JL gives off this ocker / blokey / anti-feminist persona that dismisses a lot of the points that are made by feminists about not needing to be taken care of, having the ability to be financially independent, and rejecting the ingrained gender and body image roles that have defined the typical ‘Aussie Bloke’ and the acceptable traits of a female. I think this is part of her appeal at times.

It’s hard for a feminist to get up and blast her language because, although we DO see it as sexist, who are we defending? The guys that would laugh at the bloke saying this are probably laughing along with her. Are men offended by her comment? Do they want to be defended?

The issue here is also that men have not typically been undermined by media scrutiny over their appearance in the same way that women have in the past, therefore I don’t think the impact would be as significant (I’m not saying there is not impact!) as they wouldn’t feel as objectified or intimidated by the comment as a woman might feel in the same position.

If we (women/feminists) get all outraged about this issue, I feel there would just be a collective rolling of the eyes that the ‘feminists’ or ‘feminazis’ are just looking for something to be outraged about. Yet if we don’t, we are hypocrites standing silent when we would have been ‘attacking the men’ by now. We are accused of not supporting equal rights, even though that is what real feminism, not militant feminism, is about – equality.”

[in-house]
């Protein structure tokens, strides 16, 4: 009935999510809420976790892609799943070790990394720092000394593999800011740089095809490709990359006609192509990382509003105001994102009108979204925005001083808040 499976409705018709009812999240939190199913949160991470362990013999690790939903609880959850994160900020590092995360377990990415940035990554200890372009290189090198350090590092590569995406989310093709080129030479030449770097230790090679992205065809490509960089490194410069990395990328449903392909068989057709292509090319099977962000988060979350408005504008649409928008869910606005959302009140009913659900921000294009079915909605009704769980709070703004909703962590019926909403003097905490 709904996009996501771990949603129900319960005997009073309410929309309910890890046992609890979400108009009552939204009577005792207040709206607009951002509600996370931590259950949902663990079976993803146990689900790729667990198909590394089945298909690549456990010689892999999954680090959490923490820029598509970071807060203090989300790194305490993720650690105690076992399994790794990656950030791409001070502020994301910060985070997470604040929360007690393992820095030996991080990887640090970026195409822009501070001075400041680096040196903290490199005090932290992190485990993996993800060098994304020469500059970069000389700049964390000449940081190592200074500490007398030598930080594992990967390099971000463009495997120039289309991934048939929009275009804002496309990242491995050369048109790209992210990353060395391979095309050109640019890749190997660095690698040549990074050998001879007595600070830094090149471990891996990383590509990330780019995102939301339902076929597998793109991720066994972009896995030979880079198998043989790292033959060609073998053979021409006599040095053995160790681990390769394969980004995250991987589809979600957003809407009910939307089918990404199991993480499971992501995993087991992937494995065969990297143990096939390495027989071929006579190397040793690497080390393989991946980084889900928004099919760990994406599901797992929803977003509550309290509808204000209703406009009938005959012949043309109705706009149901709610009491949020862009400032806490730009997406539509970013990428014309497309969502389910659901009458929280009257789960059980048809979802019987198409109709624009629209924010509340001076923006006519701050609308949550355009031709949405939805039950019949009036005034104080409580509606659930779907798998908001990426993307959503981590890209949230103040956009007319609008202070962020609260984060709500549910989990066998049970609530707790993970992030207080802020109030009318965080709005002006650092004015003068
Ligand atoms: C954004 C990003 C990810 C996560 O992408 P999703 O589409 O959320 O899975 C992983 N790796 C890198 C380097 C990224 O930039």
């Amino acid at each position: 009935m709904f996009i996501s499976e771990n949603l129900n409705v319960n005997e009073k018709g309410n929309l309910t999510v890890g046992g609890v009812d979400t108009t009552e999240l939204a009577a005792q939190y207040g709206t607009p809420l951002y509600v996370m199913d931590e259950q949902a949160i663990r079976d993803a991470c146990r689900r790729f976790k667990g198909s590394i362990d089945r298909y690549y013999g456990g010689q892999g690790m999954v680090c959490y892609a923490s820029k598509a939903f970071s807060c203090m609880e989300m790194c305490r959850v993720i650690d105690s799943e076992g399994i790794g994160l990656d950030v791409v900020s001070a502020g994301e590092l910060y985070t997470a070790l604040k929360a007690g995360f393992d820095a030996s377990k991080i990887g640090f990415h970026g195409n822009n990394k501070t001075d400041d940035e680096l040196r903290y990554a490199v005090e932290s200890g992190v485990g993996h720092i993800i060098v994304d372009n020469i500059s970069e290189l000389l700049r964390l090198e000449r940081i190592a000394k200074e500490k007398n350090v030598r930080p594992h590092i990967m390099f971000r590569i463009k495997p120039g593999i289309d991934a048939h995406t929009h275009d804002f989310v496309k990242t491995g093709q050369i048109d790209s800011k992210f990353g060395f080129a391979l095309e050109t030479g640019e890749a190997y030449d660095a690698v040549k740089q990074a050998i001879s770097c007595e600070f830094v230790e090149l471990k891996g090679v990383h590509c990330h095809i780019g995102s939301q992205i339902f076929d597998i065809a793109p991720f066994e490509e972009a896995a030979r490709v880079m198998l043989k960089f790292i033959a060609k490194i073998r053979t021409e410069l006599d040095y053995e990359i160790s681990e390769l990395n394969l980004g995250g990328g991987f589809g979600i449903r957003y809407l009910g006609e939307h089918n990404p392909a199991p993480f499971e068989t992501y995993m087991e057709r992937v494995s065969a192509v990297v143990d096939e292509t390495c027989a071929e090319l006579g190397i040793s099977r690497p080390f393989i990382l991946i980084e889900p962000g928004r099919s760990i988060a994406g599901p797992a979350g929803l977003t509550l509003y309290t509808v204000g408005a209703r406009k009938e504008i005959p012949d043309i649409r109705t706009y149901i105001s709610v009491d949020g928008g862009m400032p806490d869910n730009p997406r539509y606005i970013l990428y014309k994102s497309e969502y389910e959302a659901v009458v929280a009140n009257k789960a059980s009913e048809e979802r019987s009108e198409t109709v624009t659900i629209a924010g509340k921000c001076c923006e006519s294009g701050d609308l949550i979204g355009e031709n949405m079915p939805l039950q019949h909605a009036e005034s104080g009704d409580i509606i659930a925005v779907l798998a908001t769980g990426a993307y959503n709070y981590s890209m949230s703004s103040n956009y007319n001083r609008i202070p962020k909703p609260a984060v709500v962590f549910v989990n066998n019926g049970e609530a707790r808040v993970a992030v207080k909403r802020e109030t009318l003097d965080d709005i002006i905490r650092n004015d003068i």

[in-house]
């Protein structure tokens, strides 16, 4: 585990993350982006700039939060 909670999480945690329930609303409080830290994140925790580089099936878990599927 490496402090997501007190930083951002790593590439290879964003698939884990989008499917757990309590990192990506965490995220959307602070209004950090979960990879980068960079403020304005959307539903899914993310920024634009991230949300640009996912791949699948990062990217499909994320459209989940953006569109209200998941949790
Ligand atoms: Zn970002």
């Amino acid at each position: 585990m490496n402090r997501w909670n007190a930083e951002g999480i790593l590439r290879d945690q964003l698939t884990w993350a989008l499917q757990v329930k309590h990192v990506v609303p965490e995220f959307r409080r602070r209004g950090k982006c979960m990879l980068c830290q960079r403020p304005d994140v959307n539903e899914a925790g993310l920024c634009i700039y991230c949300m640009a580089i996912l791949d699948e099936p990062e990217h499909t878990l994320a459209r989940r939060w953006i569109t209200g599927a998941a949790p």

One the same web page ‘Guest’ wrote:

“Again I find myself confused. Last week Mamamia Rogue posted video of a young woman under the influence of anaesthetic describing in anguished detail the things she was desperate to do with a particular male celebrity’s genitalia. Clearly, she felt the urge to pleasure him. Her desires, we were assured by the Rogue, are shared by all women (“We’ve all been there, Babe”) – and we were supposed to find the clip funny to boot (I didn’t, but then, I don’t support cyber-bullying).

So clarify for me, please. Is Lambie wrong for wanting a hung man, or for being a politician and speaking openly about it, or for being a woman and speaking about men the way we complain about men speaking about women?”